Another in our series of new transcriptions of contemporary articles on the Leo Frank case.
Sunday, May 11th, 1913
Intere[s]ts in the investigation of the mysterious murder two weeks ago of little Mary Phagan centered Saturday in the grand jury.
Two men, Leo M. Frank, superintendent of the pencil factotry [sic], where the tragedy occurred, and Newt Lee, negro night watchman, have been ordered held by a coroner’s jury, but no intimation has been given as to the time when bills against the two men will be presented to that body.
The jury is not due to hold a session until next Friday, but the solicitor general or the foreman can call the body together on a few hours’ notice.
While the solicitor will make no definite statement, it is apparent that he will not present the case to the grand jury until the latter part of this week, Thursday or Friday. However, the grand jury has been especially charged to probe the murder and it is in the power of its members to order the witnesses in the case before it at any time.
EARLIEST TRIAL MAY 19.
Owing to the unusual public interest in the cases it is possible that if the grand jury secures a true bill the trial might be set for the week of May 19, when the criminal division of the superior court, Judge L. S. Roan, presiding, next convenes.
Thomas B. Felder, the well known attorney, who has been retained by citizens in the Bellwood district, where the slain girl lived, returned Saturday morning from a week’s trip to New York and Washington. Mr. Felder made the trip to attend to professional business said to be in connection with the Phagan case.
Mr. Felder denied that he had employed William J. Burns, the famous detective, to come to Atlanta in person in an effort to solve the mystery.
Mr. Burns, who has before worked on cases for Mr. Felder, is now in Europe, according to the latter.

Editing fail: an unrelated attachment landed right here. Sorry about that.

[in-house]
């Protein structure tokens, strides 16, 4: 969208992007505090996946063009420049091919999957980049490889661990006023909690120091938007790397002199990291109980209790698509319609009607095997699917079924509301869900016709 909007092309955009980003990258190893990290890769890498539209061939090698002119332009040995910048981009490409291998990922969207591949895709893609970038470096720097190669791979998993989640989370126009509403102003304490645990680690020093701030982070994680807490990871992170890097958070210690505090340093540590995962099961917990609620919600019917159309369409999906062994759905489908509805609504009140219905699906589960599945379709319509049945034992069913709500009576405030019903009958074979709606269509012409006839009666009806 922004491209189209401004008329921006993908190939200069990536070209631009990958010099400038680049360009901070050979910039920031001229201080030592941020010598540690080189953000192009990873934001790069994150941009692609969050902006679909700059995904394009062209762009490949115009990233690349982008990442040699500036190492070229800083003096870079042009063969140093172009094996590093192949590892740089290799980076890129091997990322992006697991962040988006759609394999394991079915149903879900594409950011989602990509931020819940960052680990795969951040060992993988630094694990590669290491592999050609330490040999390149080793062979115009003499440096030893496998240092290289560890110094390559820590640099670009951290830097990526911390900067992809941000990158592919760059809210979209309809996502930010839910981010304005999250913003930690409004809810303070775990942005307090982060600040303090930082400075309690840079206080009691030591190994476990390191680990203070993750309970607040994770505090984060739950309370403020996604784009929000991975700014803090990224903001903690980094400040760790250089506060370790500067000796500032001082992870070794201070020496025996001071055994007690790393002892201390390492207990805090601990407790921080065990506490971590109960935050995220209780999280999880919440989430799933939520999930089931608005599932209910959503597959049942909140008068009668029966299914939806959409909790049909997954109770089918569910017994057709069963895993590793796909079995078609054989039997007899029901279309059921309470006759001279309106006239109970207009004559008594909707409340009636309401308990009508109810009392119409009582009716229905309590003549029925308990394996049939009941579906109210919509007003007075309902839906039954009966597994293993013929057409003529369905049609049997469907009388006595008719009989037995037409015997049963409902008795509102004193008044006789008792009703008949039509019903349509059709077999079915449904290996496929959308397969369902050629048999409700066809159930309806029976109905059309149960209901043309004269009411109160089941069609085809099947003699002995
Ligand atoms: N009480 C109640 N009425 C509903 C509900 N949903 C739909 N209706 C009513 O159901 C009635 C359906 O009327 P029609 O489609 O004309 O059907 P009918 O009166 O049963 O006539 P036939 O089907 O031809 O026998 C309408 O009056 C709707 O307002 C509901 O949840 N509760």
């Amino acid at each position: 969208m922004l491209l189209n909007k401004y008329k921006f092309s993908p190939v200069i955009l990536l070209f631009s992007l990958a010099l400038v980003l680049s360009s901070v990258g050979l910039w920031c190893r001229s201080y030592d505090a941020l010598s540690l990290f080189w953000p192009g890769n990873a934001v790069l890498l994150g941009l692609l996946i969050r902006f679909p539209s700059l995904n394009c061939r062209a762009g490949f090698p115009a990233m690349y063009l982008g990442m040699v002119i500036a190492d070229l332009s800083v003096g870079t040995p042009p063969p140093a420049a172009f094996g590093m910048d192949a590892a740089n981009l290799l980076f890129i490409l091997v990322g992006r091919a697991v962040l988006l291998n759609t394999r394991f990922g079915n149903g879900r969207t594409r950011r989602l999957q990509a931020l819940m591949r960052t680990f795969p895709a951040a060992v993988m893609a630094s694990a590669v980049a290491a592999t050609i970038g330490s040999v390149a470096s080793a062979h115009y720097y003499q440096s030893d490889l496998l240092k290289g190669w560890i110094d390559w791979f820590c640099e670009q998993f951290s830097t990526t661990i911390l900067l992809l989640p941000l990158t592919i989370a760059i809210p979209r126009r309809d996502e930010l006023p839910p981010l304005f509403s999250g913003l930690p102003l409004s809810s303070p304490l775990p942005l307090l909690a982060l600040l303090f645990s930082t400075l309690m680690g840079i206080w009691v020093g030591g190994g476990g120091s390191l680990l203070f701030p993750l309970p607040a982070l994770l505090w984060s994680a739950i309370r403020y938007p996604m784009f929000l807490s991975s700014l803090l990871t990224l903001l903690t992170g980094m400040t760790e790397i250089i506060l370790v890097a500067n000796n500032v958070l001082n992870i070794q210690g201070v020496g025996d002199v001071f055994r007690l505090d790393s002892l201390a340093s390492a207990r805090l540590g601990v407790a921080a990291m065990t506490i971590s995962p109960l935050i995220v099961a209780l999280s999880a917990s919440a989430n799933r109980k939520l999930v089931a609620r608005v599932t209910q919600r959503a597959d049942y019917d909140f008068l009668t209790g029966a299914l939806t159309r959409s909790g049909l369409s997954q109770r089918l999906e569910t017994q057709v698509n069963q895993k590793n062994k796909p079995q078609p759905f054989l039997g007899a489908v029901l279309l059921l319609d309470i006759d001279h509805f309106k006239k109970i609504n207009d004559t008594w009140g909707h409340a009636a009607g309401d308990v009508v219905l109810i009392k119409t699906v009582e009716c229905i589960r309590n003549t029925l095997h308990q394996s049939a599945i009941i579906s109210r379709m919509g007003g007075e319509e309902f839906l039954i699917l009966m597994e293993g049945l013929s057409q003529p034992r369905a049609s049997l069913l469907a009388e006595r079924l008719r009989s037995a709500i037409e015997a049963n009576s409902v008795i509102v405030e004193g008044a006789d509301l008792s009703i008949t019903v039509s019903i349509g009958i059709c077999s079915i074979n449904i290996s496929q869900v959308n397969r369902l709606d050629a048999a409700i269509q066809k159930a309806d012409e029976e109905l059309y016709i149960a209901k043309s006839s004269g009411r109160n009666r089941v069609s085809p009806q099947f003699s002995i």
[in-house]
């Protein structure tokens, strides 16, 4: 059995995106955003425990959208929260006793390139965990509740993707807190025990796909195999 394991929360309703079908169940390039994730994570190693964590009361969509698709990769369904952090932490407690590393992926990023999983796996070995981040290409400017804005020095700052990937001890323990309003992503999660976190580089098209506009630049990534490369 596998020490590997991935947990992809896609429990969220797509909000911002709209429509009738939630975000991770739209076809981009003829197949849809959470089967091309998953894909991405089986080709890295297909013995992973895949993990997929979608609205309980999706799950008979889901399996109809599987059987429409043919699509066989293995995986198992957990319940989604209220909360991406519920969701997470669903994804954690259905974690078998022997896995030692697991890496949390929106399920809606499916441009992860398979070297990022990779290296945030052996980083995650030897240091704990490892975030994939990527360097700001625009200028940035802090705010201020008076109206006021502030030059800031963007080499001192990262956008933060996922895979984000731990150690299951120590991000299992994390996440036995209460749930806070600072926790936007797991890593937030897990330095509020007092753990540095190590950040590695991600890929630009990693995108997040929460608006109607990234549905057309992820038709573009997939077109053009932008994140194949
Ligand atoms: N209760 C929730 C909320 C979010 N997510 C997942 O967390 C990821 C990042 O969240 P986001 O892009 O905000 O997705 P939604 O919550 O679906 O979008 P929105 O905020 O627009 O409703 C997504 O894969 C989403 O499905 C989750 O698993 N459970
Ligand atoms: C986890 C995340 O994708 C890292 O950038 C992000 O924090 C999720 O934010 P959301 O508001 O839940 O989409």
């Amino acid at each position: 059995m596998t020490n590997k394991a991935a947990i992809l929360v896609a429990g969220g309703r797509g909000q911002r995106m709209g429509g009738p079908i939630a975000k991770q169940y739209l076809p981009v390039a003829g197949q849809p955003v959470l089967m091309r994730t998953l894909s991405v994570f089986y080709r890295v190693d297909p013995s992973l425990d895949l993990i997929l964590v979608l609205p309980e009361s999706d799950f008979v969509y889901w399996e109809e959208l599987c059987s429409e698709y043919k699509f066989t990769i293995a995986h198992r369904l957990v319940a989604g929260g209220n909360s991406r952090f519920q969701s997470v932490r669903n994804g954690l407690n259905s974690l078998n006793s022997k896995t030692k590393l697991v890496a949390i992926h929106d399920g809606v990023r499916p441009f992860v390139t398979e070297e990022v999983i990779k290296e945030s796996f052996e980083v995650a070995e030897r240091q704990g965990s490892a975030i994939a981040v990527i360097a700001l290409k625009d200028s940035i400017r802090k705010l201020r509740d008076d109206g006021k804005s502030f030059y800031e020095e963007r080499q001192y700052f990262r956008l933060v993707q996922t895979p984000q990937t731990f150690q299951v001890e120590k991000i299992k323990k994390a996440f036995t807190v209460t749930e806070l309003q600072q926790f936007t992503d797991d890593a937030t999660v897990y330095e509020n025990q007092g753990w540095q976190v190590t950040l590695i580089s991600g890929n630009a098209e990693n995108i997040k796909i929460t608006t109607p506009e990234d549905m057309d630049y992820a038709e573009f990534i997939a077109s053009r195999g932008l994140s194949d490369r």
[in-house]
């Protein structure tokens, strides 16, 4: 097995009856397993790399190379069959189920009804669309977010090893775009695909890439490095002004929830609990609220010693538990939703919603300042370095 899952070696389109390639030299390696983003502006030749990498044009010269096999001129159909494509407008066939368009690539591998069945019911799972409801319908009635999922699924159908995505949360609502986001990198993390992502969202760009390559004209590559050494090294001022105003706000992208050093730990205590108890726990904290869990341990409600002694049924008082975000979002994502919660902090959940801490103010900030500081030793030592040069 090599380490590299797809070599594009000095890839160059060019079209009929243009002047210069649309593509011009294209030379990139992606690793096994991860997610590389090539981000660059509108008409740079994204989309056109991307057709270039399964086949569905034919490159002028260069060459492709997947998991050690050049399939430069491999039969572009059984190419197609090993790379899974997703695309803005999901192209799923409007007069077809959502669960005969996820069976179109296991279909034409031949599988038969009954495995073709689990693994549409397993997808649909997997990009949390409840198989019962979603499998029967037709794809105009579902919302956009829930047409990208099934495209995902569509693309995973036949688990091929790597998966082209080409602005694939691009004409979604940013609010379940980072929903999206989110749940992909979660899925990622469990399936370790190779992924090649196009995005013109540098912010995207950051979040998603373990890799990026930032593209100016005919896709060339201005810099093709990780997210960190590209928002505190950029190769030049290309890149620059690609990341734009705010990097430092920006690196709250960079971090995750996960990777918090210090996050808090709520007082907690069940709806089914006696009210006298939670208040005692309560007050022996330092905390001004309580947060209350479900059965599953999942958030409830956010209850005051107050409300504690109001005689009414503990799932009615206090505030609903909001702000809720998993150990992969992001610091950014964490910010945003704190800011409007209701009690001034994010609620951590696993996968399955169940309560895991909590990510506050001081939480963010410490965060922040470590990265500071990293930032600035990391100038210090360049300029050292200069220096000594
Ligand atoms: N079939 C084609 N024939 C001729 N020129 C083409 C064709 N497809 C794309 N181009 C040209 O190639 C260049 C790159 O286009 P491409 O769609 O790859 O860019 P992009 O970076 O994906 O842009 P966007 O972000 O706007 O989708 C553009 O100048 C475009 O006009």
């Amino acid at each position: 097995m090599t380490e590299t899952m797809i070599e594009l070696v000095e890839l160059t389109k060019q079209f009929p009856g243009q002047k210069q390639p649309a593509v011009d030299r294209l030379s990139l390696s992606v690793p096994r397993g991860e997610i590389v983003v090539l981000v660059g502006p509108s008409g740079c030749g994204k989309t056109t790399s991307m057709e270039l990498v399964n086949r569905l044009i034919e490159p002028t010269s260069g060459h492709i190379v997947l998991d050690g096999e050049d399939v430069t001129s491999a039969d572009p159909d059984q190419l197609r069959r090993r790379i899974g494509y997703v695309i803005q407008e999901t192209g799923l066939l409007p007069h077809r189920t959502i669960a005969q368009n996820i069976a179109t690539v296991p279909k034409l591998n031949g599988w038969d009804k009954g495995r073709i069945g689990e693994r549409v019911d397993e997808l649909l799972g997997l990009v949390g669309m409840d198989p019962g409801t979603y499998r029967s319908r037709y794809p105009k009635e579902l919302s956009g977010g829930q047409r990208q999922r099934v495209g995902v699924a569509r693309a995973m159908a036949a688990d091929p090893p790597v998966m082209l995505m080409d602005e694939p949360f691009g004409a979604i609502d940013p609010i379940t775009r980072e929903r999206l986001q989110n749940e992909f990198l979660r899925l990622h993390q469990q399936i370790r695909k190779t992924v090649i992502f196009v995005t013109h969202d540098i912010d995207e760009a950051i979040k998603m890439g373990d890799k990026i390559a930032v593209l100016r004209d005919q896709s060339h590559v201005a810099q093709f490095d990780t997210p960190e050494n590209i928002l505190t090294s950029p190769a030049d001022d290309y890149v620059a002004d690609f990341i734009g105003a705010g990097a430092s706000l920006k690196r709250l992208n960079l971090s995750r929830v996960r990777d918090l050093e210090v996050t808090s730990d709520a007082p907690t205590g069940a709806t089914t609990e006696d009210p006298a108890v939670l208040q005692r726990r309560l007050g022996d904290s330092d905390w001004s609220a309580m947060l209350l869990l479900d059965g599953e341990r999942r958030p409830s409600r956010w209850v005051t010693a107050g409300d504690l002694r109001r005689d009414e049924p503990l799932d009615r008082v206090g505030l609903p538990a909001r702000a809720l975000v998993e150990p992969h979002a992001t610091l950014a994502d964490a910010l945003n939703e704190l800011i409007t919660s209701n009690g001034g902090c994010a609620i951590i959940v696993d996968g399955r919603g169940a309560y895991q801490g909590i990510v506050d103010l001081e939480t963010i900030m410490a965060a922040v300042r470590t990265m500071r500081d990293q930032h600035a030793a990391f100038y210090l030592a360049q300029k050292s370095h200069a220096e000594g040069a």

It has been rumored that Mr. Felder is determined to utilize the fee which will be paid him by the Bellwood citizens for assisting in the prosecution of the case, to employ a private detective, said that Mr. Felder will lend his time and energy to the case without compensation.
Mr. Felder declined to discuss this rumor, and would not say whether or not he had employed any eastern detectives to help the Atlanta officers ferret out the mystery.
SOLICITOR SEES WITNESSES.
The activity in the Phagan investigation was transferred Saturday from police headquarters to the office of Solicitor General Dorsey, who was in conference with witnesses and detectives working on the case during the greater part of the day. Among his visitors was Dr. H. F. Harris, of the state board of health, who twice exhumed the body of Mary Phagan.
Later the solicitor is said to have conferred with Dr. J. W. Hurt, the county physician, whose evidence has never been made public.
All of the witnesses seen by The Journal Saturday declare that they are under instructions not to discuss the case, and the utmost secrecy shrouds the work of the solicitor’s force and the city detectives.
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